Listening to Our Past explores the rich cultural heritage of the people of Nunavut. The website was created by Nunavut Arctic College and l’Association des francophones du Nunavut. The site aims to present history recorded though oral traditions and oral histories told by Nunavut elders. The site is tri-lingual and material is available in English, French, and Inuktitut.
When first visiting the site users are presented with snippets of Nunavut history in pictorial and audio form. The main method of navigating the site is through a pictorial mind map. Each image highlights a particular topic in the history of Nunavut. Topics include child rearing practices, dream interpretation, traveling and surviving our land, and other themes which focus on the cultural and spiritual traditions of the Inuit people. The use of an imaged based menu contributes to the site’s simplified navigation and has the potential to show a glimpse into a topic in a way that a text based title cannot.
Upon selecting which thematic section of the site, the user is brought to a page which provides them multiple ways to explore the selected topic. These methods of exploration include short summaries, a complete transcript, quotations, pictorially, video, animation, and audio clips. All of these methods emphasize the importance of oral tradition over the written word.
The audio clips of elders speaking about their past is particularly powerful and was the method which I found to be the most representative of the oral histories that the website aims to present. However, the site is lacking the ability for users to navigate within a audio clip. The audio clips begin automatically and users cannot fast-forward or rewind the audio clip. This is particularly frustrating if you didn’t hear a portion clearly or if you would like to replay a particularly interesting segment.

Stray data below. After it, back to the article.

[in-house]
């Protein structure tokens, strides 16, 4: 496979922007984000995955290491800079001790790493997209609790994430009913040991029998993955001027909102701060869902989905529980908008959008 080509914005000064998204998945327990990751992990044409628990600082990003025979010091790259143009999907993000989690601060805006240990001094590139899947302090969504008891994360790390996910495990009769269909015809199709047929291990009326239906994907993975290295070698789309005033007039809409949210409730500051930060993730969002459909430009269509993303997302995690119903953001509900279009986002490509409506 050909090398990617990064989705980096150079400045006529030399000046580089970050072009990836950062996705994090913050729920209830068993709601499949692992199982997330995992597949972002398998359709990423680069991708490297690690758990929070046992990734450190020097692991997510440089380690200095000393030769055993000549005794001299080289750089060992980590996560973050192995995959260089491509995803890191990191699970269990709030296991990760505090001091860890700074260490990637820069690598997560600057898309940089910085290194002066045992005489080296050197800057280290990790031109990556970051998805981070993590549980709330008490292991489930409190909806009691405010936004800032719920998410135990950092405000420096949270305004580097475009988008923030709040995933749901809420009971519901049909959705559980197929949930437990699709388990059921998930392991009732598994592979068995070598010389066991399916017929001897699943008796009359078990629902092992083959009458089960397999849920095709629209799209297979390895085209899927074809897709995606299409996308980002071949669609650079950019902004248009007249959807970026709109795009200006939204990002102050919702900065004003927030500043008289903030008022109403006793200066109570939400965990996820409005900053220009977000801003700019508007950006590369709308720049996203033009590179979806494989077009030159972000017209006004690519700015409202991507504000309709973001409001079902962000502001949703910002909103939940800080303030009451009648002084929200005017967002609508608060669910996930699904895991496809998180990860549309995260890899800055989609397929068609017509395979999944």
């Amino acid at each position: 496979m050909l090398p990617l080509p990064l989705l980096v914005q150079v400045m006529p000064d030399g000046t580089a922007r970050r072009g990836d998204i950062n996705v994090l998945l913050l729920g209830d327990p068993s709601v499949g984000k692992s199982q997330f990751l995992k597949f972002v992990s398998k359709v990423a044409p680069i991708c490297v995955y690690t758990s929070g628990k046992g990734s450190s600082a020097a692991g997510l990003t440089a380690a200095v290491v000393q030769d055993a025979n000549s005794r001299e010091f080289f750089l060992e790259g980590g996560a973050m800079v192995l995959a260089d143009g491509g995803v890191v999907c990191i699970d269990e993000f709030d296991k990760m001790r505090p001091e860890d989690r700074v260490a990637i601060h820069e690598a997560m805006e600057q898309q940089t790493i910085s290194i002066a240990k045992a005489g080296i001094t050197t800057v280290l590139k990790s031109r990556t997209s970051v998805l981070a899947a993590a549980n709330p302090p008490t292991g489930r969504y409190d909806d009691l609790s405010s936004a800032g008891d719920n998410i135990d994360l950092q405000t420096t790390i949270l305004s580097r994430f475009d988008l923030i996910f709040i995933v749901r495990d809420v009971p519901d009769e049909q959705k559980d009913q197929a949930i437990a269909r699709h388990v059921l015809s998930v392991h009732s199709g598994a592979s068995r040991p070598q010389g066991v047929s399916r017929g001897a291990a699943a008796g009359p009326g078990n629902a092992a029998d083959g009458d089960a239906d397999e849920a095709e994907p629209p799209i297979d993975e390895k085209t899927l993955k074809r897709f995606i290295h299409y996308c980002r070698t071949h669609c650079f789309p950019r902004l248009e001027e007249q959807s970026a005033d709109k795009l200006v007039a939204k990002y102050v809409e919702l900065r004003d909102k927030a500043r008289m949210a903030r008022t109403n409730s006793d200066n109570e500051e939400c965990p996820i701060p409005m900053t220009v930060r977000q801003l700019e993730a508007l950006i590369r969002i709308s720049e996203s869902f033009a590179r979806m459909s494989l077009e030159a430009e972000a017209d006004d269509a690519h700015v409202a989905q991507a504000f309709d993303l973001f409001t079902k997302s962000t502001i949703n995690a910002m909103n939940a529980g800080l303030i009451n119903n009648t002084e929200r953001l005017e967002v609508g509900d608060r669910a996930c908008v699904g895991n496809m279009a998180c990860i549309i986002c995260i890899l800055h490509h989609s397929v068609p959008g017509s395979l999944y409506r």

The ability to navigate within the individual oral histories is accommodated to a greater level within the textual transcripts of the interviews. The textual representations of the oral histories are presented as a separate portion of the website and as pdfs. The text based portion of the site breaks down the oral history themes into smaller sub-topics. For example, the Perspectives on Traditional Health section is divided into the following sub-sections:
- The Sick Body: Diagnostics and Treatments (North Baffin)
- Physical Disorders and Mental States: Cultural Representations and Answers in North Baffin
- Anniasiutigijauvaktuviniit, Material Means Used for Healing and Birth
- Mamisaijjusituqait: Advice and Healing Practices
- The Power of Thought, Emotions and Words
- Piruqtuit: Regional
This textual representation of the oral histories is easier to navigate if you are looking for information on a specific topic. It is also useful if you do not have the time to devote to listening to the complete audio recordings. This portion of the site has a more academic feel and is organized in a way that is more common to research based sites. However, this component of the site does not have the same level of interactivity and feeling of exploration that the pictorial navigation map does.
Listening to Our Past provides an abundance of great content in a variety of mediums. There is room for improvement in terms of navigation within individual selections of content. The site would be more cohesive if an effort was put into combining traditional methods of presenting information with interactive tools. Despite this lack of cohesion, Listening to Our Past, successfully presents previously unavailable material about the heritage of Nunavut’s Inuit peoples in an accessible and forward thinking way.
Many years ago I was researching Charles Francis Hall and found evidence of the Inuit oral history story of fobisher Expedition was it ever followed up on.???